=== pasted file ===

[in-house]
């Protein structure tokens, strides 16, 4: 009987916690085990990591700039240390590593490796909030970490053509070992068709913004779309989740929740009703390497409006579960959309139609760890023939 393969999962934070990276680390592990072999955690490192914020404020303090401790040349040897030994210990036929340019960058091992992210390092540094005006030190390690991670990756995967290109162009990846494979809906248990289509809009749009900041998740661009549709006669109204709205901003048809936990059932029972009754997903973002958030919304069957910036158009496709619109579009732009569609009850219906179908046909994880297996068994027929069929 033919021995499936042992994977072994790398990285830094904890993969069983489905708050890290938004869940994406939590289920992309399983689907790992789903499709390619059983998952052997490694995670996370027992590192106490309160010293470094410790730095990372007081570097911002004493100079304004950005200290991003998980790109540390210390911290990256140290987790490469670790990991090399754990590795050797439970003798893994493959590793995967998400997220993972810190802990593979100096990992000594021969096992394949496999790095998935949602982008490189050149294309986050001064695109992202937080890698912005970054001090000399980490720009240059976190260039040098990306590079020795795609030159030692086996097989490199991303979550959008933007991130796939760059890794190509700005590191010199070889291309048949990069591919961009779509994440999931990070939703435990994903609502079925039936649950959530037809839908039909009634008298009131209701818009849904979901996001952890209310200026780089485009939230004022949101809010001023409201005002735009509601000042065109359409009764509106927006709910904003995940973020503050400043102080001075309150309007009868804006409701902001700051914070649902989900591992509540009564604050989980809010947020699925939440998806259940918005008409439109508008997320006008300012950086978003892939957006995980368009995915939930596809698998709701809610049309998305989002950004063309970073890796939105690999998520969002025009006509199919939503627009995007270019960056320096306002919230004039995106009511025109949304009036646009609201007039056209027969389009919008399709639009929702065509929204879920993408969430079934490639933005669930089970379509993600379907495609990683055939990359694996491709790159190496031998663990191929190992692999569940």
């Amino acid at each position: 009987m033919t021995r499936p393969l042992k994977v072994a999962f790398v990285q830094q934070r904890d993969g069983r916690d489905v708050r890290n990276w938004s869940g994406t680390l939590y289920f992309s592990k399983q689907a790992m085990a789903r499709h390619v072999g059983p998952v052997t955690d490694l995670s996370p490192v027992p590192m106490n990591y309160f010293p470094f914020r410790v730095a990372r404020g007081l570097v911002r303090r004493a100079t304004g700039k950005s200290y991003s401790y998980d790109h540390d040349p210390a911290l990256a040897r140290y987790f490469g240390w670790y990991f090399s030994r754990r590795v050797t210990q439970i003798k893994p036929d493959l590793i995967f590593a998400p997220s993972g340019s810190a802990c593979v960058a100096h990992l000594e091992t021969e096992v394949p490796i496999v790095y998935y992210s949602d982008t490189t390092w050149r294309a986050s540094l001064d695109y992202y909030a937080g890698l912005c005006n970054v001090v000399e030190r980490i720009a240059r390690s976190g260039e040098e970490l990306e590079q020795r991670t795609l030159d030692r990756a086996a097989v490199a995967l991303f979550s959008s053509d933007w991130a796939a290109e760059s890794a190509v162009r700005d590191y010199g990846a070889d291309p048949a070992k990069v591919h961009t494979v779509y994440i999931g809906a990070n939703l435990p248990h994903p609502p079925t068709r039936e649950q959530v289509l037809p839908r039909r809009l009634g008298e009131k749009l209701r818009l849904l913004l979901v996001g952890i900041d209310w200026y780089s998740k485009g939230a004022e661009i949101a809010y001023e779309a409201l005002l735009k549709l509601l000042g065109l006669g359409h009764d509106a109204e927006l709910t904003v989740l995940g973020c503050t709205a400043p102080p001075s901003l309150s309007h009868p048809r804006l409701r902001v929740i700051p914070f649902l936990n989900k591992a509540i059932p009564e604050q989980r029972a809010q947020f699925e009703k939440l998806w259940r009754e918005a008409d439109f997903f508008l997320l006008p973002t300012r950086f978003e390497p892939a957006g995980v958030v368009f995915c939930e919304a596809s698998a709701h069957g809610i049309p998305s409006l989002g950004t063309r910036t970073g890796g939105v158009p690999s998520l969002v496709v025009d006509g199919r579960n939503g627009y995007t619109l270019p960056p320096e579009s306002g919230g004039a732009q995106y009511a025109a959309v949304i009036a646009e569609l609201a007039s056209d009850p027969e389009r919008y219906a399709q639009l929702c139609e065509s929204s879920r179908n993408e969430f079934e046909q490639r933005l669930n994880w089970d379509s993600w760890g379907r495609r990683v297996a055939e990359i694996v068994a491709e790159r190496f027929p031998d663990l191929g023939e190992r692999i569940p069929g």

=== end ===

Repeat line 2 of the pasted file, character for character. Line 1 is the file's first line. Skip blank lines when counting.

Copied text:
């Protein structure tokens, strides 16, 4: 009987916690085990990591700039240390590593490796909030970490053509070992068709913004779309989740929740009703390497409006579960959309139609760890023939 393969999962934070990276680390592990072999955690490192914020404020303090401790040349040897030994210990036929340019960058091992992210390092540094005006030190390690991670990756995967290109162009990846494979809906248990289509809009749009900041998740661009549709006669109204709205901003048809936990059932029972009754997903973002958030919304069957910036158009496709619109579009732009569609009850219906179908046909994880297996068994027929069929 033919021995499936042992994977072994790398990285830094904890993969069983489905708050890290938004869940994406939590289920992309399983689907790992789903499709390619059983998952052997490694995670996370027992590192106490309160010293470094410790730095990372007081570097911002004493100079304004950005200290991003998980790109540390210390911290990256140290987790490469670790990991090399754990590795050797439970003798893994493959590793995967998400997220993972810190802990593979100096990992000594021969096992394949496999790095998935949602982008490189050149294309986050001064695109992202937080890698912005970054001090000399980490720009240059976190260039040098990306590079020795795609030159030692086996097989490199991303979550959008933007991130796939760059890794190509700005590191010199070889291309048949990069591919961009779509994440999931990070939703435990994903609502079925039936649950959530037809839908039909009634008298009131209701818009849904979901996001952890209310200026780089485009939230004022949101809010001023409201005002735009509601000042065109359409009764509106927006709910904003995940973020503050400043102080001075309150309007009868804006409701902001700051914070649902989900591992509540009564604050989980809010947020699925939440998806259940918005008409439109508008997320006008300012950086978003892939957006995980368009995915939930596809698998709701809610049309998305989002950004063309970073890796939105690999998520969002025009006509199919939503627009995007270019960056320096306002919230004039995106009511025109949304009036646009609201007039056209027969389009919008399709639009929702065509929204879920993408969430079934490639933005669930089970379509993600379907495609990683055939990359694996491709790159190496031998663990191929190992692999569940």